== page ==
(Other) Ecology consulted with the Climate Impacts Group at the University of Washington when it produced its December 2019 report. The Climate Impacts Group summarized the primary findings of recent global and national climate assessments and their implications for the state. Recent science at the global and national levels show that human-caused climate change is underway and that the impacts are accelerating. The 2015–2019 period was the warmest five-year period on record. The planet has experienced a warming of 1.1 degrees Celsius since preindustrial times. Washington has already warmed about 1 degree. Last year's report from the Intergovernmental Panel on Climate Change shows that every bit of global warming matters. An increase in temperature between 1.5 degrees and 2.0 degrees means that two billion more people will be exposed to heat stress. In Washington, warming means more stress to communities and economies, including more stress to transportation, agriculture, and other sectors. If emissions continue on their current pathway, the average year in Washington will be warmer than the warmest year of the past century. Reports show that steep near-term reductions are needed, and they need to happen well before 2030.

Persons Testifying: (In support) Representative Slatter, prime sponsor; Clifford Traisman, Washington Environmental Council and Washington Conservation Voters; Leah Missik, Climate Solutions; Mo McBroom, The Nature Conservancy; Jess Koski, Washington Blue/Green Alliance; Ari Simmons, Sunrise Olympia; Celia Jackson, King County; Stu Clark, Department of Ecology; Greg Rock, Carbon Washington; Elyette Weinstein; Dan Stonington, Department of Natural Resources; and Isaac Kastama, Low Carbon Prosperity Institute.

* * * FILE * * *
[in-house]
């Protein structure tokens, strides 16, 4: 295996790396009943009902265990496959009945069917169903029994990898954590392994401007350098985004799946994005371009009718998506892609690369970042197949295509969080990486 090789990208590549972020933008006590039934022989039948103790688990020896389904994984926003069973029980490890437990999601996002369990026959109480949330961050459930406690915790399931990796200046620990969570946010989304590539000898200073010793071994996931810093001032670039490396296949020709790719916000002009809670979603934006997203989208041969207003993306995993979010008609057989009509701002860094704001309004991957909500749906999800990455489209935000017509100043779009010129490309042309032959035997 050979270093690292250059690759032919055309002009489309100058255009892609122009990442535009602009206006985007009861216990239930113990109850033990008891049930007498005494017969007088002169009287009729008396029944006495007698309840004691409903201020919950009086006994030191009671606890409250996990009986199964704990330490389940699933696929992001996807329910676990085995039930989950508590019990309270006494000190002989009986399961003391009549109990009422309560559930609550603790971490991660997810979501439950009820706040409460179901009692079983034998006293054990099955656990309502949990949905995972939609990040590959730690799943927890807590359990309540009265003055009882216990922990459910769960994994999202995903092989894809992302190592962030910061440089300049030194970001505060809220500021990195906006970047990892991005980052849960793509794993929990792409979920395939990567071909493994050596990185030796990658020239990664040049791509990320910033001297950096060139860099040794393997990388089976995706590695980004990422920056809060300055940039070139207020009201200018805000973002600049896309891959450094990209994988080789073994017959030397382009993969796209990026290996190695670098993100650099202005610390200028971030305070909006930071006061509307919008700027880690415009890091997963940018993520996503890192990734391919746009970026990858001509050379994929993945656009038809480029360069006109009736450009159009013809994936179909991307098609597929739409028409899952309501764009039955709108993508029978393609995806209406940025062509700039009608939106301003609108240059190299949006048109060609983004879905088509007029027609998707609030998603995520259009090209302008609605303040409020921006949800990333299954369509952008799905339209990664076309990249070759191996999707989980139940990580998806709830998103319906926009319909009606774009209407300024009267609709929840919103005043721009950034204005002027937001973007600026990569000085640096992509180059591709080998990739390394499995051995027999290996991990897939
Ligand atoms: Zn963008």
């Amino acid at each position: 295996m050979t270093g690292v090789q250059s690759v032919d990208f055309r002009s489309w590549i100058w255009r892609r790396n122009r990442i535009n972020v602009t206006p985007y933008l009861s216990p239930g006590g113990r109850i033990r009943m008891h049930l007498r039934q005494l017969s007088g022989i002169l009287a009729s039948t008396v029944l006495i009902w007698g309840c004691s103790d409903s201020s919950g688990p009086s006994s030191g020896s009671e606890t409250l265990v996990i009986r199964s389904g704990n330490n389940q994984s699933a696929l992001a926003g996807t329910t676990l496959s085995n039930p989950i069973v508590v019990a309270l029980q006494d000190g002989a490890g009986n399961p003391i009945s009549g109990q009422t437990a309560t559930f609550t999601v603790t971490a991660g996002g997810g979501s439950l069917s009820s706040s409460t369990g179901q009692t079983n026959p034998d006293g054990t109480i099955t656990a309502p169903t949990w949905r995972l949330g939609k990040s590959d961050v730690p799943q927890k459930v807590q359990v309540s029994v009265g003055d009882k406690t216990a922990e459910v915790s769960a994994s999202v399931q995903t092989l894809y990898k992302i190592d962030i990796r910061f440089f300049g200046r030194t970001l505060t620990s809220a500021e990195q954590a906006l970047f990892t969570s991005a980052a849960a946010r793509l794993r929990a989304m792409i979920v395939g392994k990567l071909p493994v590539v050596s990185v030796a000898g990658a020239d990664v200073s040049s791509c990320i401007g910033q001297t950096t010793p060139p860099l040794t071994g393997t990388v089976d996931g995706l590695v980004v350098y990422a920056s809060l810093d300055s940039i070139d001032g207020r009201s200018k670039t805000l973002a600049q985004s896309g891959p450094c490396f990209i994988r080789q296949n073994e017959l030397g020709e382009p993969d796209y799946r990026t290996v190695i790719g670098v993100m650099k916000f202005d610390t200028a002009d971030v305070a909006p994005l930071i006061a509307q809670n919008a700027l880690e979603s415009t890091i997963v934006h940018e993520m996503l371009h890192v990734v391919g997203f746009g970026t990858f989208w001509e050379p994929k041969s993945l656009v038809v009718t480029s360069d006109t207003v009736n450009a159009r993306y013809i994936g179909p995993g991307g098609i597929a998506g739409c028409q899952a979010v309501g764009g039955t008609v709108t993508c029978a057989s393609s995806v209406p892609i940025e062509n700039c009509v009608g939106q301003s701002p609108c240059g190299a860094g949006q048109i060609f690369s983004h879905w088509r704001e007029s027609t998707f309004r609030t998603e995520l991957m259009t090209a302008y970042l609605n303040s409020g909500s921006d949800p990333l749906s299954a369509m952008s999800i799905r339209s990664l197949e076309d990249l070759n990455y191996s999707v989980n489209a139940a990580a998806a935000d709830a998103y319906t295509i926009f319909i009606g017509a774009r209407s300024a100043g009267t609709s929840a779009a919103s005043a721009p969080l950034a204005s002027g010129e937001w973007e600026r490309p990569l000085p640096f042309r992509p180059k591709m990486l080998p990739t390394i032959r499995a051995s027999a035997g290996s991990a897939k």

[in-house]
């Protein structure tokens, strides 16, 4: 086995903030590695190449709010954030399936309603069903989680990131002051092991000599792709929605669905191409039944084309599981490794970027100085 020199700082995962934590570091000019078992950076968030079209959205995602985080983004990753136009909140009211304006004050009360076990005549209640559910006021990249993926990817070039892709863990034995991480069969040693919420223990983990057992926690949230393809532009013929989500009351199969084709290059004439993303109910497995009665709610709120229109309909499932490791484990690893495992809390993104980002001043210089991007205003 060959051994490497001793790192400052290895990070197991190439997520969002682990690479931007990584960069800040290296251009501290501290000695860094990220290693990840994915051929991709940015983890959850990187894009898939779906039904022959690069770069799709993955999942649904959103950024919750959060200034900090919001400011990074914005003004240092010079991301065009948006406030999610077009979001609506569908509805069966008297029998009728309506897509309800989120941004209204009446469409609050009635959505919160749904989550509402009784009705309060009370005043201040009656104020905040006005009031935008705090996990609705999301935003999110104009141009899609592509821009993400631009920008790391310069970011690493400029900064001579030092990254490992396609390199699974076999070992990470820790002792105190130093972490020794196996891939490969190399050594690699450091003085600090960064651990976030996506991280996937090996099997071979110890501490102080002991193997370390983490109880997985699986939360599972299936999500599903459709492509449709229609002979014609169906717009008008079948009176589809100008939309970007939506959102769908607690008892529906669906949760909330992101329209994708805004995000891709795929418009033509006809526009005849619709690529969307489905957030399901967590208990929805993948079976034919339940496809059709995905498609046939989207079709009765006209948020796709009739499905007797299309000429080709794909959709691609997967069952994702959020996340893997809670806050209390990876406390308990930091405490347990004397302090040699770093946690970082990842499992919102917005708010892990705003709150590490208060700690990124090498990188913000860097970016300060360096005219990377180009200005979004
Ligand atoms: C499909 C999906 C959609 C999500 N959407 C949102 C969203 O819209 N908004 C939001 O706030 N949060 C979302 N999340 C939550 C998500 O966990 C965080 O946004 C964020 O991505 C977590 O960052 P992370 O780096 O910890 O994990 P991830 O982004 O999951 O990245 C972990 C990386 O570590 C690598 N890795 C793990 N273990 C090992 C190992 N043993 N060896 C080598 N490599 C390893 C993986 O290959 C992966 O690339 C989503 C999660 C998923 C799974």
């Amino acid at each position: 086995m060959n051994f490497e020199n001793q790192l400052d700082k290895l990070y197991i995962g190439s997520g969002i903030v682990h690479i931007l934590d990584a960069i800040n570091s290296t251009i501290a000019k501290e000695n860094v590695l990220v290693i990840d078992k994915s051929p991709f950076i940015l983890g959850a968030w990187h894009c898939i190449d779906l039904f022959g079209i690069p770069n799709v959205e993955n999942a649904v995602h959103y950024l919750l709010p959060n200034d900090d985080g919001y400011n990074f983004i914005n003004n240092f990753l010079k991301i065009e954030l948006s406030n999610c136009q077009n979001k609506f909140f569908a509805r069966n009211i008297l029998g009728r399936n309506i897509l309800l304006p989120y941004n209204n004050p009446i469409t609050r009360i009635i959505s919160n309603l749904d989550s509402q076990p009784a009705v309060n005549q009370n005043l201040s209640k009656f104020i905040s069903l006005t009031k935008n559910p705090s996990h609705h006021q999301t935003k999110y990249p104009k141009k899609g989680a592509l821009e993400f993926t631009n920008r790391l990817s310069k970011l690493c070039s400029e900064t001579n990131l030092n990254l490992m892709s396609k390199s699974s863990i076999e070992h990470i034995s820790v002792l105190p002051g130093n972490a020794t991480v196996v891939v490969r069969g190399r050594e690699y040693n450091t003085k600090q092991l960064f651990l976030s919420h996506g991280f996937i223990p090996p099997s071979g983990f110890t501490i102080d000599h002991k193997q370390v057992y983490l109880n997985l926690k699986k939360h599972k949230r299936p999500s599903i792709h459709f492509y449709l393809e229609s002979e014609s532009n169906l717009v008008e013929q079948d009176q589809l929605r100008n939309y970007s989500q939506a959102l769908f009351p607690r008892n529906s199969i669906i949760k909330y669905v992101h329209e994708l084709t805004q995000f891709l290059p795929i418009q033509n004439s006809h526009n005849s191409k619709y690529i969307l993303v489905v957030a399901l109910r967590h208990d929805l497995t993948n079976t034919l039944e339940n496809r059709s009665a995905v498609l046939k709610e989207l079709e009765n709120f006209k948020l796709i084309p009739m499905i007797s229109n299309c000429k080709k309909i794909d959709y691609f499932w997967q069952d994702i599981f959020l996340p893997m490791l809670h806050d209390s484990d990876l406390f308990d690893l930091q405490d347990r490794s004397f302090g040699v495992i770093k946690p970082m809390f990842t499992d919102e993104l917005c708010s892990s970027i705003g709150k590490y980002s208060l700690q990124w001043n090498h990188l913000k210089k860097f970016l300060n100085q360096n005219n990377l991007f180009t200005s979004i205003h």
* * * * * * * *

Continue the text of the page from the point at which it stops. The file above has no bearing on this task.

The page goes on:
(Opposed) Peter Godlewski, Association of Washington Business; and John Rothlin, Avista Corporation.

(Other) Amy Snover, University of Washington Climate Impacts Group.

Persons Signed In To Testify But Not Testifying: None.


Majority Report: The second substitute bill be substituted therefor and the second substitute bill do pass and do not pass the substitute bill by Committee on Environment & Energy. Signed by 18 members: Representatives Ormsby, Chair; Robinson, 1st Vice Chair; Bergquist, 2nd Vice Chair; Chopp, Cody, Dolan, Fitzgibbon, Hansen, Hudgins, Kilduff, Macri, Pettigrew, Pollet, Ryu, Senn, Sullivan, Tarleton and Tharinger.

Minority Report: Do not pass. Signed by 13 members: Representatives Stokesbary, Ranking Minority Member; MacEwen, Assistant Ranking Minority Member; Rude, Assistant Ranking Minority Member; Caldier, Chandler, Dye, Hoff, Kraft, Mosbrucker, Schmick, Steele, Sutherland and Ybarra.

Staff: Dan Jones (786-7118).

Summary of Recommendation of Committee On Appropriations Compared to Recommendation of Committee On Environment & Energy:

The second substitute bill adds a reference to "natural and working lands" to intent language regarding increasing carbon sequestration, amends a policy of the state to prioritize "carbon sequestration" rather than "sequestration activities," and requires all state agencies to seek practicable opportunities to maximize "carbon storage" in addition to "carbon sequestration."

Appropriation: None.

Fiscal Note: Available.

Effective Date of Second Substitute Bill: The bill takes effect 90 days after adjournment of the session in which the bill is passed.

Staff Summary of Public Testimony:

(In support) The greenhouse gas reduction targets passed by the Legislature in 2008 are outdated, and it is time to update them.  The new targets in this bill are science-based, achievable, and can help align future budget and policy decisions.  The new "net-zero" emissions target acknowledges the importance of actions with a positive impact on greenhouse gas emissions.  The language promoting carbon sequestration would not only remove carbon from the atmosphere, but lift up communities dependent on natural resources.  Although there are costs for state agencies to implement the bill, there will also be financial benefits in the future from reduced climate change impacts.


(Opposed) None.

Persons Testifying: Clifford Traisman, Washington Conservation Voters and Washington Environmental Council; Justin Allegro, The Nature Conservancy; and Phyllis Farrell, League of Women Voters.

Persons Signed In To Testify But Not Testifying: None.